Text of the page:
Though school has just started, many of you are probably already running on little or no sleep. To help you keep your sleep habits healthy, we’re going to dispel some common misconceptions about practices that can help you sleep better.
1. If you feel relaxed while you’re lying in bed, but you just can’t seem to sleep, don’t get out of bed. You’re better off staying in your bed until you can actually get to sleep. Try counting backwards from 300 by 3’s to get yourself good and drowsy.
2. If you can’t get to sleep and you’re feeling anxious, then you’re better off getting out of bed. But don’t try to tire yourself out by working on a project or checking social media. Pick a relatively unexciting, unstimulating activity to help your mind wind down. Try reading a book or exercising a bit before you get back into bed (if you decide to read, avoid reading off of e-readers; the light may hinder your ability to sleep well).
3. Going to bed too early may actually hinder your body’s ability to get a good night’s sleep. Staying up late signals to your body that you need more sleep, which causes you to fall asleep more quickly. Count back six or seven hours from your wake-up time to find out what time you should be falling asleep.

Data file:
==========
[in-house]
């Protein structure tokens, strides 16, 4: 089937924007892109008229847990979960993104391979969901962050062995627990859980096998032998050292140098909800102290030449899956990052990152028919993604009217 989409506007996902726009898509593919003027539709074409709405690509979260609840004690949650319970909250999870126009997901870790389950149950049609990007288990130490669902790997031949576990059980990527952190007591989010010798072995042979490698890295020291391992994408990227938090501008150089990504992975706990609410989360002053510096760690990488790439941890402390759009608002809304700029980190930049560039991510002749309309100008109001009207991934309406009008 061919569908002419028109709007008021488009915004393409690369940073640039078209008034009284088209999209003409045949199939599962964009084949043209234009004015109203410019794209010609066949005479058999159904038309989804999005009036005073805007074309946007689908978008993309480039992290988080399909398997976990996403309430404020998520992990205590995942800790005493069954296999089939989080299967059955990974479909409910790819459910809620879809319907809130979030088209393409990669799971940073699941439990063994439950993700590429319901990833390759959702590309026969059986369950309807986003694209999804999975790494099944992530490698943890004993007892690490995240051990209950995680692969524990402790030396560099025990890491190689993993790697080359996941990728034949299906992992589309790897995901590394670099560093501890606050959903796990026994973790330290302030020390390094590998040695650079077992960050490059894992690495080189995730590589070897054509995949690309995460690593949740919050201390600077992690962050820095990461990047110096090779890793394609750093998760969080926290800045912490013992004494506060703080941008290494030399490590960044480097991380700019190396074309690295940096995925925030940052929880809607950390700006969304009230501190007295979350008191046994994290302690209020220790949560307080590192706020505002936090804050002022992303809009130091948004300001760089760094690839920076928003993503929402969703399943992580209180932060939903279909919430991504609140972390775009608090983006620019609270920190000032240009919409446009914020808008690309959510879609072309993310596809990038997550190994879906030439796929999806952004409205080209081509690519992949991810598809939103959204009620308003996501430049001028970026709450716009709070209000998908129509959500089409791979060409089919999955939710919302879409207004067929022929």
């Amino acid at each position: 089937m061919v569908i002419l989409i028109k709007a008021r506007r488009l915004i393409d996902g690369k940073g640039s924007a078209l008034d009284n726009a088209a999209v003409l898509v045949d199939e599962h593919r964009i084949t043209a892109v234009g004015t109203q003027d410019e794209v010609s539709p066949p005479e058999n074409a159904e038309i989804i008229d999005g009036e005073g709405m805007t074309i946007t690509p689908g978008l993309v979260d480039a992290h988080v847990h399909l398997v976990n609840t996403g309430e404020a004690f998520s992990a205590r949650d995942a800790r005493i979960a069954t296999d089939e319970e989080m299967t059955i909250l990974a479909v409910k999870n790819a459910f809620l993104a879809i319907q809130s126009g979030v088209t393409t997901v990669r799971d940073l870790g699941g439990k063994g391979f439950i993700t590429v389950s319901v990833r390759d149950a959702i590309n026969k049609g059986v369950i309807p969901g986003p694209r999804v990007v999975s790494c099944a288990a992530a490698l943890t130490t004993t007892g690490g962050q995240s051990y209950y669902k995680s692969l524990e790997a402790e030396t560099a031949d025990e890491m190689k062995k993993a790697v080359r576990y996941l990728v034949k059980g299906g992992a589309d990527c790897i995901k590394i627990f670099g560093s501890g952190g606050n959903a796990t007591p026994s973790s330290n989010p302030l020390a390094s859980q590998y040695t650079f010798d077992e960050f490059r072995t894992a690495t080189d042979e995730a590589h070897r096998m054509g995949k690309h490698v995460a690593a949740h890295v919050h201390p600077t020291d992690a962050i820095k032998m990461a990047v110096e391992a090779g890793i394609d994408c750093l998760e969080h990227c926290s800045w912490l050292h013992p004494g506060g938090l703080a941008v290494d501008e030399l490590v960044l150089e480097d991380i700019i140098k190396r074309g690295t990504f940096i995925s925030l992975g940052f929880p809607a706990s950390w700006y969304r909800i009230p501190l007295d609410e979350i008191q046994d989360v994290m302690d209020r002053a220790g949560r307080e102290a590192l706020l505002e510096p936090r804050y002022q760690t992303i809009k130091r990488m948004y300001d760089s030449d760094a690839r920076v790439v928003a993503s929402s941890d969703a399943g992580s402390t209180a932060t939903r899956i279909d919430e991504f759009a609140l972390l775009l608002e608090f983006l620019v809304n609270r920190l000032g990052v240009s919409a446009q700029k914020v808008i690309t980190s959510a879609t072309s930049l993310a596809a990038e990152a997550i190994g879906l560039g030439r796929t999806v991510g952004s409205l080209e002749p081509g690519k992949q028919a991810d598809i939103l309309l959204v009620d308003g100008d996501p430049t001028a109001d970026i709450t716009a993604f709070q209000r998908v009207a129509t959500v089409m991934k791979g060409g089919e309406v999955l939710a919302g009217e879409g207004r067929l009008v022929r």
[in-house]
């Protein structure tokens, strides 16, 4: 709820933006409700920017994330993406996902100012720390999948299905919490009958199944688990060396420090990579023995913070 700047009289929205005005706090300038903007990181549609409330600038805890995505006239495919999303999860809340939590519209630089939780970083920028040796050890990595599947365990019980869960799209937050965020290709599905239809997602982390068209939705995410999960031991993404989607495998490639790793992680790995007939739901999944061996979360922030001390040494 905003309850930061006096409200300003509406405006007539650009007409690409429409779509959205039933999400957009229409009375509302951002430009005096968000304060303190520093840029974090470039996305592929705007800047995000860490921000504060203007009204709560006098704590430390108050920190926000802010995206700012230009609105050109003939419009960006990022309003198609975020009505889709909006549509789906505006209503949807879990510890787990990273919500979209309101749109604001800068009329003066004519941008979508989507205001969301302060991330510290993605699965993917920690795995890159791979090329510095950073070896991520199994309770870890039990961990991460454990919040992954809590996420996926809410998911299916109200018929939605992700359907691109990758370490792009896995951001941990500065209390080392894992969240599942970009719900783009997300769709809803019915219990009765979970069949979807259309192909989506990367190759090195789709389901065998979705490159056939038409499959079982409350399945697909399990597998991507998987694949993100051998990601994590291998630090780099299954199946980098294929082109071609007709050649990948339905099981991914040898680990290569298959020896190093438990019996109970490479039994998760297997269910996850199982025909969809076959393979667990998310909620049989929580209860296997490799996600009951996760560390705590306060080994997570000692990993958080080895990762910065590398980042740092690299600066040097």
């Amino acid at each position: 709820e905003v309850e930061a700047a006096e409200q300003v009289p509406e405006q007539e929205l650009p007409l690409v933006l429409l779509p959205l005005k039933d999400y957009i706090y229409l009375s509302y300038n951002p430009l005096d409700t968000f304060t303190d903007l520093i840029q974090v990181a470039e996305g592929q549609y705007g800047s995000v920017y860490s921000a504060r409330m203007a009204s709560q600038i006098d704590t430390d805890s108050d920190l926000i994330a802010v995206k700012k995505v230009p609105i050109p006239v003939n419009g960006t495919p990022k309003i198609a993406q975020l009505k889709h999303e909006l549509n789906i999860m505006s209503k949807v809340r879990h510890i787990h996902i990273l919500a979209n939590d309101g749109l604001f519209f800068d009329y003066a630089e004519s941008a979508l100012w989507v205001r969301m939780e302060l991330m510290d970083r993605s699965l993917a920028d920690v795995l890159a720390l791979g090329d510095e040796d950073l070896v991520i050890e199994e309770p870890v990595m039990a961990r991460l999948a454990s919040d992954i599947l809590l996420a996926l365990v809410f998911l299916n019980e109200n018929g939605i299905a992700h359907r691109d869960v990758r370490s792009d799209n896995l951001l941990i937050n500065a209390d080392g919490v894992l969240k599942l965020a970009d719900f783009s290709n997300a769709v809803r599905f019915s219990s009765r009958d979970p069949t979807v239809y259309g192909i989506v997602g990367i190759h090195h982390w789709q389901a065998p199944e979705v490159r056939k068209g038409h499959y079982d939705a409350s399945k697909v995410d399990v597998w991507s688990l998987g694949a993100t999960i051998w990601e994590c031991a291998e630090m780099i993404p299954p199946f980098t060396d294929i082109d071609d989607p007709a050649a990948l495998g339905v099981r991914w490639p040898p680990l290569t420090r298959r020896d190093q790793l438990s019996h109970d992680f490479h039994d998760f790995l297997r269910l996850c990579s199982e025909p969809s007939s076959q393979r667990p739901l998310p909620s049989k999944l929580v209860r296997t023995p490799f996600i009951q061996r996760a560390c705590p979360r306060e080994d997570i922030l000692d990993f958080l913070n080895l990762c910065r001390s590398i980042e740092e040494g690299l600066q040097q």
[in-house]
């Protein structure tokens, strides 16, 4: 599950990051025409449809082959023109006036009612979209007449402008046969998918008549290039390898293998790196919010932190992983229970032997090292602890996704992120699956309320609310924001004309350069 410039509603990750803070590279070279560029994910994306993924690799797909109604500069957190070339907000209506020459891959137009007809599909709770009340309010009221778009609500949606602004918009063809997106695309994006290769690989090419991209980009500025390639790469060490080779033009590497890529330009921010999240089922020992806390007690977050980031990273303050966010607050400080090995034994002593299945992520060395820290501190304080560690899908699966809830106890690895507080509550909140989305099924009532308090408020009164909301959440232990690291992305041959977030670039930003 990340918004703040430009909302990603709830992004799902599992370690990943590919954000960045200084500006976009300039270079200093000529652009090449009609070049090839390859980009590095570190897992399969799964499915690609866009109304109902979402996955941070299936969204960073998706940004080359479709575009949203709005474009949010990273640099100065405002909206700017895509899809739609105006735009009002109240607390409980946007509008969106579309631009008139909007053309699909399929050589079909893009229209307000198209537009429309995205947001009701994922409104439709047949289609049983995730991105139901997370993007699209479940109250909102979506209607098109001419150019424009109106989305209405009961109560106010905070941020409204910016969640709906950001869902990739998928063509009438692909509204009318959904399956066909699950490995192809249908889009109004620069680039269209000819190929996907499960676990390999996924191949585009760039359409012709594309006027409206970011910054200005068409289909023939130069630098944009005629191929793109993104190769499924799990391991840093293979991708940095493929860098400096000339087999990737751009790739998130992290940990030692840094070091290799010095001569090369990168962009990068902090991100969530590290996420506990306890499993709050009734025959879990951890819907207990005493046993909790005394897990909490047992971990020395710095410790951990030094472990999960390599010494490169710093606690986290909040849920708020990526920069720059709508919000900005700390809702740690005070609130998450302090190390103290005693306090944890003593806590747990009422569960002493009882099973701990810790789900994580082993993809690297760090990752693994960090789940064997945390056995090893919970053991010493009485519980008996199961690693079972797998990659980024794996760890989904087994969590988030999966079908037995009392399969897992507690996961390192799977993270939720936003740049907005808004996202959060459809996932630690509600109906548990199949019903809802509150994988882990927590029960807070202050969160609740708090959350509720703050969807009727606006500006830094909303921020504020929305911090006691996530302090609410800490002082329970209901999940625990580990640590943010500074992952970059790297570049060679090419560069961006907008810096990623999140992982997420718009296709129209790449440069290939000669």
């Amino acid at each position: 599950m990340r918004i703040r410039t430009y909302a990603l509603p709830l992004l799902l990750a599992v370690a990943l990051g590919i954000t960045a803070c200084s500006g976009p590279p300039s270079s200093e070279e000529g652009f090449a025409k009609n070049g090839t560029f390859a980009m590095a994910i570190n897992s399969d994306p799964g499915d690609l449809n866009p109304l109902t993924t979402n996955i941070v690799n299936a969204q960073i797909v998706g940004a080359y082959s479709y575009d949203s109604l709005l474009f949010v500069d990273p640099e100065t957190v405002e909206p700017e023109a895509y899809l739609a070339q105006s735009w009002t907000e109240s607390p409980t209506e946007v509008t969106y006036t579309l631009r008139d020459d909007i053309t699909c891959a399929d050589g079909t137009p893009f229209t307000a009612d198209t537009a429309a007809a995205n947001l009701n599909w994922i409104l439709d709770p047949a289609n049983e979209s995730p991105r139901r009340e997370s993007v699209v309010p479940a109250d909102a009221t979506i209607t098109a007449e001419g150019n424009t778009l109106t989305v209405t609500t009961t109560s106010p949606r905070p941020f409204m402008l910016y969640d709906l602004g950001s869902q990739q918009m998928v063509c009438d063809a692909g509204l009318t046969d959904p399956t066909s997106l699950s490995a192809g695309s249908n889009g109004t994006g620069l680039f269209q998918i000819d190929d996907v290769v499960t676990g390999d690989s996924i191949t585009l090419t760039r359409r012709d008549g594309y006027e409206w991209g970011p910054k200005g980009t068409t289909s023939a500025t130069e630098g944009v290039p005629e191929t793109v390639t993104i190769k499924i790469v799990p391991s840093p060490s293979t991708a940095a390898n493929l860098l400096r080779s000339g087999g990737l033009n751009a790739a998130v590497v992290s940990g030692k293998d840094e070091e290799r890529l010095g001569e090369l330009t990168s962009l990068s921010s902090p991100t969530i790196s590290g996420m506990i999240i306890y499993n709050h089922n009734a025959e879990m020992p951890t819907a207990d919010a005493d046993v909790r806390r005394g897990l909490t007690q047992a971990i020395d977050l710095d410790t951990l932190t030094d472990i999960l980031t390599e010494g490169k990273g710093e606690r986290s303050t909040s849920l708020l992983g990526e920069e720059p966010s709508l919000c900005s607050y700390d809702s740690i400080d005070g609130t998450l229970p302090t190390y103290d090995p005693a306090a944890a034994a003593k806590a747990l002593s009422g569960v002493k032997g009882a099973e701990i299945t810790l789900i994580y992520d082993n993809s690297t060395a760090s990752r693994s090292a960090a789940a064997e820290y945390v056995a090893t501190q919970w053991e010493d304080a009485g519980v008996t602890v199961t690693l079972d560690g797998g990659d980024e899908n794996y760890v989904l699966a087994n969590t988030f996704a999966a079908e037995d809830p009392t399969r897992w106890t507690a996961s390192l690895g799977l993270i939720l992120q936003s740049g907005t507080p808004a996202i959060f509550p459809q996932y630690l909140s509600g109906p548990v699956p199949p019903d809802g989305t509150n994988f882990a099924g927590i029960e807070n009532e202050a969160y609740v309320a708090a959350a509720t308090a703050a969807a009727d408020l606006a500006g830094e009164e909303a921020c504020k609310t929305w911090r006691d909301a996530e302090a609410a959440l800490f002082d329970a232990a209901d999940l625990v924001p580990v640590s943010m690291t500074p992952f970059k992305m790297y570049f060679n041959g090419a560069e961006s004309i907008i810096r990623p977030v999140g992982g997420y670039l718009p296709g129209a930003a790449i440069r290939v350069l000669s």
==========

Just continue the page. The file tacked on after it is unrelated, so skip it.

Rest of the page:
4. You may not need eight hours of sleep a night. Everyone’s sleep needs are different; you may need anywhere from 6-9 hours of sleep a night. If eight hours of sleep leaves you insufficiently rested for the day ahead, you may need to adjust your sleep schedule.
5. Don’t expect to conk out immediately just because you’re tired. It’s beneficial to have a wind-down period before you go to sleep. Over the course of an hour, spend 20 minutes finishing your last to-do items of the day, 20 minutes doing things like showering and brushing your teeth, and 20 minutes doing something relaxing so you’re ready to slip into bed.
6. Alcohol won’t help you sleep better. Though the alcohol might make you drowsy initially, it can actually prevent you from being able to sleep through the night/being able to enter REM sleep (deep sleep).
7. Don’t sleep in on the weekends in an attempt to recuperate from the weekdays. You’ll experience more jet-lag like symptoms the more your weekend and weekday sleep schedules differ. It’s better to take short naps during the day than to sleep in.
8. Inducing a food coma isn’t the best way to help yourself sleep well. Try to have dinner at least a few hours before you go to sleep, and avoid having heavy foods for dinner.
Follow these tips and soon enough, you’ll be sleeping like a baby! Remember, caffeine isn’t a substitute for actual sleep! Good luck!